Educators suggested that the only solution would be to omit the period after King Mohammed Zahir Shah, whose ouster in 1973 ushered in an era of chronic political instability. Among those charged with crafting the new curriculum, there was near-universal agreement.
“We aren’t mature enough to come up with a way to teach such a sensitive history,” Wahidyar said.
Foreign donors reviewed the books to ensure there was no religious content and that materials were well designed, but they made no suggestions related to the omission of recent history, Afghan officials said.
The high school textbooks were funded by the U.S. military’s foreign aid arm, the Commander’s Emergency Response Program.
U.S. military cultural advisers “reviewed the social studies textbooks, grades 10-12, for ‘inappropriate’ material, such as inciting violence or religious discrimination. Content of these textbooks, such as events or dates, are the responsibility of the Ministry of Education,” said David Lakin, a spokesman for the U.S. military in Afghanistan. “There were no discussions between [U.S. military] officials and the Ministry of Education on the teaching of Afghan history.”
Despite the broad consensus, some Afghan scholars and educators have pushed back, claiming the new textbooks mark an abdication of the ministry’s academic responsibility.
“This will be the biggest treason against the people of Afghanistan. . . . It will be a hindrance to all of our spiritual and material gains over the last four decades,” said Mir Ahmad Kamawal, a history professor at Kabul University. “All these young people will be deprived of knowing what happened during this period.”
Afghan education officials have begun crisscrossing the country, trying to persuade 8.2 million students and their families that a fair curriculum will emanate from Kabul.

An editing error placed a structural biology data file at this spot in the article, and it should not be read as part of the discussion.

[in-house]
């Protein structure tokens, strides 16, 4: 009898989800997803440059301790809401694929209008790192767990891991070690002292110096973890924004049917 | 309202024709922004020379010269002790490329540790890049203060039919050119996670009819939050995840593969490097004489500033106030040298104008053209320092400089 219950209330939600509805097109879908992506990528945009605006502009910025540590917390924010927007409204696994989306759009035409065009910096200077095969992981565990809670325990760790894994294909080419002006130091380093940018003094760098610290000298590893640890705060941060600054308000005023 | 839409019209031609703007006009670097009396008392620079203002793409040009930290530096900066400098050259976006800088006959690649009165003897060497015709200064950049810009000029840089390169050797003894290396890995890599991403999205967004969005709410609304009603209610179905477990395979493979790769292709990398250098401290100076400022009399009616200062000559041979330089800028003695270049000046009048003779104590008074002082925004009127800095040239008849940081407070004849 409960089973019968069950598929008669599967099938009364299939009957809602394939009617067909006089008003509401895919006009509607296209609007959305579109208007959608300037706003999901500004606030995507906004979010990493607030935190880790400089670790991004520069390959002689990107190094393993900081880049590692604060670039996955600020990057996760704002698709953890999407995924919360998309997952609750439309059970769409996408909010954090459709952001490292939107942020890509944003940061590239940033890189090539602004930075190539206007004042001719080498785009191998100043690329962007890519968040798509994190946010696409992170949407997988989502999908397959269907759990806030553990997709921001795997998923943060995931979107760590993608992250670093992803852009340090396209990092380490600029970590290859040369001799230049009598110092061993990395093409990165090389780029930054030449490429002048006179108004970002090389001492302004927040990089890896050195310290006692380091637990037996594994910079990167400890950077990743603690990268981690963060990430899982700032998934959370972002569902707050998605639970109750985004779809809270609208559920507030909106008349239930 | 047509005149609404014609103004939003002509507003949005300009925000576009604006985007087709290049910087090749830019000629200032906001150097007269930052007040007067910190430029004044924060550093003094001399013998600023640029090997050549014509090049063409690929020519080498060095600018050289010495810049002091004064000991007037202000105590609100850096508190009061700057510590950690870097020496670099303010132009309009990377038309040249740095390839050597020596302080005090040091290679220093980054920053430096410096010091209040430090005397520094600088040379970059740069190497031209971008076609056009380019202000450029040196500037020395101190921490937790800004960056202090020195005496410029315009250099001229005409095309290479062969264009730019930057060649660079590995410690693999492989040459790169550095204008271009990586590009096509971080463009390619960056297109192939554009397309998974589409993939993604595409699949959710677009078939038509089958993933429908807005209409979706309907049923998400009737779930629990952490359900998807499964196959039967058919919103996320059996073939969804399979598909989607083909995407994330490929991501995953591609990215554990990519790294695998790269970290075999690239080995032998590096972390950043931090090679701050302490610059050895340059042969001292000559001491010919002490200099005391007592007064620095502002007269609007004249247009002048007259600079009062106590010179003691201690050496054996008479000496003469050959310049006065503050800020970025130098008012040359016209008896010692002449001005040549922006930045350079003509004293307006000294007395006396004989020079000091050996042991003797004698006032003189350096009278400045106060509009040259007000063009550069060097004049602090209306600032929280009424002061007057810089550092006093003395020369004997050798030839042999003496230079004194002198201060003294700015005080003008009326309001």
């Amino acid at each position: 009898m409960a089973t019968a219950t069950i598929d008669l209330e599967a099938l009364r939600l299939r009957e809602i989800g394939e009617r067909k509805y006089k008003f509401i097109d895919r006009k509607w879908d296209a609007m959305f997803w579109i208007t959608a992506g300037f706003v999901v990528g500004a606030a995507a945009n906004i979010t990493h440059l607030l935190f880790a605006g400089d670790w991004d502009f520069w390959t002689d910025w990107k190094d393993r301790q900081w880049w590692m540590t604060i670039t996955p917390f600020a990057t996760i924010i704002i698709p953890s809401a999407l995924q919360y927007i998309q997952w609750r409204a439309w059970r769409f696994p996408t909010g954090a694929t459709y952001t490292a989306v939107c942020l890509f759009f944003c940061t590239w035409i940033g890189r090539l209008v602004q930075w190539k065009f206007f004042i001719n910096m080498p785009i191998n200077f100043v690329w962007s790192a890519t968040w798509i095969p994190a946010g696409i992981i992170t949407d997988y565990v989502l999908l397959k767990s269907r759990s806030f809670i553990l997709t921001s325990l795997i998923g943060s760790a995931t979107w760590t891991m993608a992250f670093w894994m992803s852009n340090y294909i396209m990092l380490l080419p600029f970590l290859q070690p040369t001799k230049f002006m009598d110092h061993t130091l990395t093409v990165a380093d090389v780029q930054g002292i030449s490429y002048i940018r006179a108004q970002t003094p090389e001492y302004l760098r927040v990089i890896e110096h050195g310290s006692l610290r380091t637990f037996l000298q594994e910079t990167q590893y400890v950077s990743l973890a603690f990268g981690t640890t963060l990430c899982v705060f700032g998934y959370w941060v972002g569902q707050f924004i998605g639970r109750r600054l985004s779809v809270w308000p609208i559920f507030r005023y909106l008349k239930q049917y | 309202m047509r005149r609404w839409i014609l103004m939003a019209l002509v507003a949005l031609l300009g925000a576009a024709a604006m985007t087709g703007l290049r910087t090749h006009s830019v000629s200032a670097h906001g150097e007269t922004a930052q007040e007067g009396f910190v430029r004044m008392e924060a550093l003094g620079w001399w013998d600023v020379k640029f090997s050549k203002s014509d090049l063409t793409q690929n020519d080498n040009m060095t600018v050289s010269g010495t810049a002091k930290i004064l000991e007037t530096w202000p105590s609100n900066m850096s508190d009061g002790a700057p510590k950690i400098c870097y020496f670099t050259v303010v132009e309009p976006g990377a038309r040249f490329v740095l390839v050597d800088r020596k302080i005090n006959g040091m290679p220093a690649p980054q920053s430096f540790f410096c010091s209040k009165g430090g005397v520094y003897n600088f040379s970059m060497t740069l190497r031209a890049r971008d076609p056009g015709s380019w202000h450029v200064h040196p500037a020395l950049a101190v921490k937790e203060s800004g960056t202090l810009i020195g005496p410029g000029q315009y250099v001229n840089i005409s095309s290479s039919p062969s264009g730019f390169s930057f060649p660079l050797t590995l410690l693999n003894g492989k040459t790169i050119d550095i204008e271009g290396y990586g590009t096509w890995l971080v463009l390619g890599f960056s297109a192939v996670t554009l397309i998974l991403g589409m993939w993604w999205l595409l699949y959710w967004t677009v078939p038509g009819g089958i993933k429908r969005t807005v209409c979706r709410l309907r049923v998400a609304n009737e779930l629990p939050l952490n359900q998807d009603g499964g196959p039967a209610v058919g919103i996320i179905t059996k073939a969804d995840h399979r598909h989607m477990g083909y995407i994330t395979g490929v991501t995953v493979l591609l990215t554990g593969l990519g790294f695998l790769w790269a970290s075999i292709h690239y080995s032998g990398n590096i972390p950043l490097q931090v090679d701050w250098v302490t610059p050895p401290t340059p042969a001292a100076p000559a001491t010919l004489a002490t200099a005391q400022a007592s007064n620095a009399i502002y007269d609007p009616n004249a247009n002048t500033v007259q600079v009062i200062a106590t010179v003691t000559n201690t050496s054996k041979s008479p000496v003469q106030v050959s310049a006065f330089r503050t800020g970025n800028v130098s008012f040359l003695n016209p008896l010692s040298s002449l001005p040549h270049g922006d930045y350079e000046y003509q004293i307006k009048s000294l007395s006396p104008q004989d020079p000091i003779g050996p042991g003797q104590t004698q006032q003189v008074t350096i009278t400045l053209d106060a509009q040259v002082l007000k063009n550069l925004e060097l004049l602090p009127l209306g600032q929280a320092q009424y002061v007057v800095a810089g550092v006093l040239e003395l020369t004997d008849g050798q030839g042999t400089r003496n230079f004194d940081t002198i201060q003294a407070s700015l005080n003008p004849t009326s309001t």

The new history lessons will be taught even in villages still controlled by insurgents. Officials say that if they detailed the atrocities committed during five years of Taliban rule, the textbooks would almost certainly be disputed and discarded.
“We’re talking about community-building through education, and that includes the insurgency,” said Wardak, the education minister. “This curriculum needs to appeal to all Afghans.”
Wardak recently spoke to groups of teachers and students in eastern Afghanistan, explaining that they should come to expect uniformity and accuracy in new public school lessons. If sources of tension can be avoided, he said, the Education Ministry might stand a better chance of recruiting the more than 4 million children currently out of school.
“The curriculum is a national one, based on Islamic principles. It’s not just for Pashtuns or Tajiks or Hazaras,” he said in front of a packed meeting hall in Nangahar province. “The curriculum will bring us all under one roof. It will encourage brotherhood and unity.”
Then he toured schools, hospitals and mosques. In one public building, portraits of Afghan leaders over the past 200 years lined the wall. Wardak pointed to a photo of Mohammed Daoud Khan, who assumed power in 1973.“That’s where the division started,” he said, “and that’s where our history books end.”
Special correspondent Sayed Salahuddin contributed to this report.